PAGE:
Belgian-Inspired Budget Basement
The flood last summer knocked out our power for four days but we were lucky; while some friends were knee-deep in brackish water, we had minimal leakage in our basement. Until the latest round of thawing snow did us in. It was obvious our basement carpet couldn’t survive another soaking, so my husband tore it up only to reveal this:
Horrified? So were we.
The only thing more disturbing than the satanic red-and-black linoleum tile is the possibility that the builder thought it was a great idea to install the same tile in a number of houses in our post-war neighbourhood (our neighbour has it in his bathroom).
With the carpet gone it was time to take a good look at the honey-brown pine wainscotting, trim and mantel that I felt zero love for.
Inspired by a new gallery of our design editors’ own basement renos, I gathered the meaningful finds that I wanted to keep in the basement as a source for the palette. These included my grandmother’s skating trophy.
A vintage photo of my hometown.
And a chair I found in an antique mall while visiting a friend in Ohio. (She’s a frequent visitor to the Maumee Antique Mall, a great source of quilts and vintage fabrics.)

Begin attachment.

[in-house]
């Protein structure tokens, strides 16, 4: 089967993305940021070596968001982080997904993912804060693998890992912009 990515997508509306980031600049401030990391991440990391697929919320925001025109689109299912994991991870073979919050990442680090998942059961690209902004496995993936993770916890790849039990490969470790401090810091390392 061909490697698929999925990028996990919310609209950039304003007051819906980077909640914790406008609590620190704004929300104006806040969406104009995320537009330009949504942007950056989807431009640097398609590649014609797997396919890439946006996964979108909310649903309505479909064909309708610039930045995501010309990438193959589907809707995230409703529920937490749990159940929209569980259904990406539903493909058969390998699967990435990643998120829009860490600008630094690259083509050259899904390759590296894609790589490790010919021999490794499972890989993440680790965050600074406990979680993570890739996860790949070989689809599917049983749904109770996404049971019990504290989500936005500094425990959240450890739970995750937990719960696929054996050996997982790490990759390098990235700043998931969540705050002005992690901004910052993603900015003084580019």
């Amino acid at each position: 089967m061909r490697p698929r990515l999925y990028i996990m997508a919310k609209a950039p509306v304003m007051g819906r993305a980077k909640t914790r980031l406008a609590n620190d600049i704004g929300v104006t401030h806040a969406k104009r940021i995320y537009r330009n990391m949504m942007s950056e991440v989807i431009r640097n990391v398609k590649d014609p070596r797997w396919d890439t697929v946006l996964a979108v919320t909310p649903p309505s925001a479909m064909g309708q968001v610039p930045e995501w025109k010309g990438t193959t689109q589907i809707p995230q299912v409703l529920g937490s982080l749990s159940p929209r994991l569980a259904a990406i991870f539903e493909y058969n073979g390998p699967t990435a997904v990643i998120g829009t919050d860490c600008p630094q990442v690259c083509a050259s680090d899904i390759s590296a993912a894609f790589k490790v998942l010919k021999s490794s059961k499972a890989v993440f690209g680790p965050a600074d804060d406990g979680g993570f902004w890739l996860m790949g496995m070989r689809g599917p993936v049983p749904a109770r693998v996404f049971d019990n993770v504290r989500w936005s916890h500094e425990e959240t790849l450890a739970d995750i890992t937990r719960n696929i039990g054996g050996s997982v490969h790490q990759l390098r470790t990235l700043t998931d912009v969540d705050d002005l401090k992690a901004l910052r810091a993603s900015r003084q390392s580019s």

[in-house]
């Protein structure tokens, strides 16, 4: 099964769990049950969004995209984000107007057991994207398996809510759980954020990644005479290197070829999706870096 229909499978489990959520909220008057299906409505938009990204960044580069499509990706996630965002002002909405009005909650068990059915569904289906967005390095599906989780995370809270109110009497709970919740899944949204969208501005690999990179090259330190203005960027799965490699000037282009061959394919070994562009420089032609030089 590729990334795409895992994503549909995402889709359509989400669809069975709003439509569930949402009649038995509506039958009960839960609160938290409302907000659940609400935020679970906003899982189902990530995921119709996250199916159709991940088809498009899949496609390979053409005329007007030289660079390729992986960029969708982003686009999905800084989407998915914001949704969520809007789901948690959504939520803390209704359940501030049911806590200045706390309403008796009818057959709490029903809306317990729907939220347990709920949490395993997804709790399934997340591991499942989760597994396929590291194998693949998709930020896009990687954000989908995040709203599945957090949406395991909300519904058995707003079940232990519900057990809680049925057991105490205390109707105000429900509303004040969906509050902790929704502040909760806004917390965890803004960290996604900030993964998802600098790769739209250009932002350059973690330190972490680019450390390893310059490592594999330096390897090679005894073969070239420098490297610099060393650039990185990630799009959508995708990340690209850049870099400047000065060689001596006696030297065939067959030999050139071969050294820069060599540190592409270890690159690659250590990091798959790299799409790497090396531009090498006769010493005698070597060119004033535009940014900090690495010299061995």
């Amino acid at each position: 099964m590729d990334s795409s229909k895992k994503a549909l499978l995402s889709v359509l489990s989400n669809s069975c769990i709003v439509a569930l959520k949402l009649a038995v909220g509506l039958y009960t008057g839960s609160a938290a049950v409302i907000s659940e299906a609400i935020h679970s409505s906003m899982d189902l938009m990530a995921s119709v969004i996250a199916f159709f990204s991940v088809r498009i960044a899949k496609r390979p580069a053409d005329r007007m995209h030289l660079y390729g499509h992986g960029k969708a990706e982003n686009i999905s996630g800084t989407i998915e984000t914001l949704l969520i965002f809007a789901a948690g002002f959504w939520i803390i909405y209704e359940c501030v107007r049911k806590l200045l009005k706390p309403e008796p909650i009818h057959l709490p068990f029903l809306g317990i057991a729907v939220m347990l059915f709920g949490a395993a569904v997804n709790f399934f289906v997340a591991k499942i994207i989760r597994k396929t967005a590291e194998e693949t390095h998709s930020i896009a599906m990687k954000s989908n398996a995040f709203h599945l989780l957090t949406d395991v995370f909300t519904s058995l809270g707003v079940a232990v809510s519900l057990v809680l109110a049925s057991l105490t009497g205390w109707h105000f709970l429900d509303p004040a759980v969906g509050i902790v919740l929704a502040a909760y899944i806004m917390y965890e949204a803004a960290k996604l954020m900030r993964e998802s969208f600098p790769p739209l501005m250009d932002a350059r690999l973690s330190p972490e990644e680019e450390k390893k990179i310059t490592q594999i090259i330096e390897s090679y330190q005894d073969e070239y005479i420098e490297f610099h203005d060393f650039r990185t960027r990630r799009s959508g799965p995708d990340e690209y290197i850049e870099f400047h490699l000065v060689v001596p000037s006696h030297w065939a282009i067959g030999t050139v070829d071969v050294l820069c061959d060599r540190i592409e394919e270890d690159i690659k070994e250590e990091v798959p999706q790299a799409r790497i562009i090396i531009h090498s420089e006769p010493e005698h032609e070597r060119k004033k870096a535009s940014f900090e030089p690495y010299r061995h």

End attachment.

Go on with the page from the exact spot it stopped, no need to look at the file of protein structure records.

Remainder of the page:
The elements seemed to have a bit of Belgian farmhouse aesthetic so I looked for a greyed, weathered (water-resistant!) barn-style vinyl plank floor and a greige to paint out the wainscotting and trim.
After lots of close calls that were too green or cold, I found the perfect warm putty from Benjamin Moore: Edgecomb Grey.
This colour works with the tones in the stone fireplace, and has a hit of black for the right amount of gravitas.
Belgian farmhouses typically have lots of linen, but I wanted something a less dour than a tone-on-tone solid. I had this pastoral linen print made into pinch-pleat, lined drapes by Tonic Living (the price was really good, they turned the sewing around quickly and the drapes were well made).
The terracotta tiles on the hearth didn’t work with the colour scheme, or the custom-made English firescreen that served as a headboard for several years.
But these 18″ x 18″ grey marble slabs for the hearth from Lowe’s are appropriately rustic, and wallet-friendly.
For a bit of colour and graphic impact, this rug from HomeSense fit the bill for under $150.
We hope to get this room whipped into shape fairly quickly so stay tuned for the final reveal of what I call our budget Belgian basement blitz.
See budget basement decorating tips in this gallery.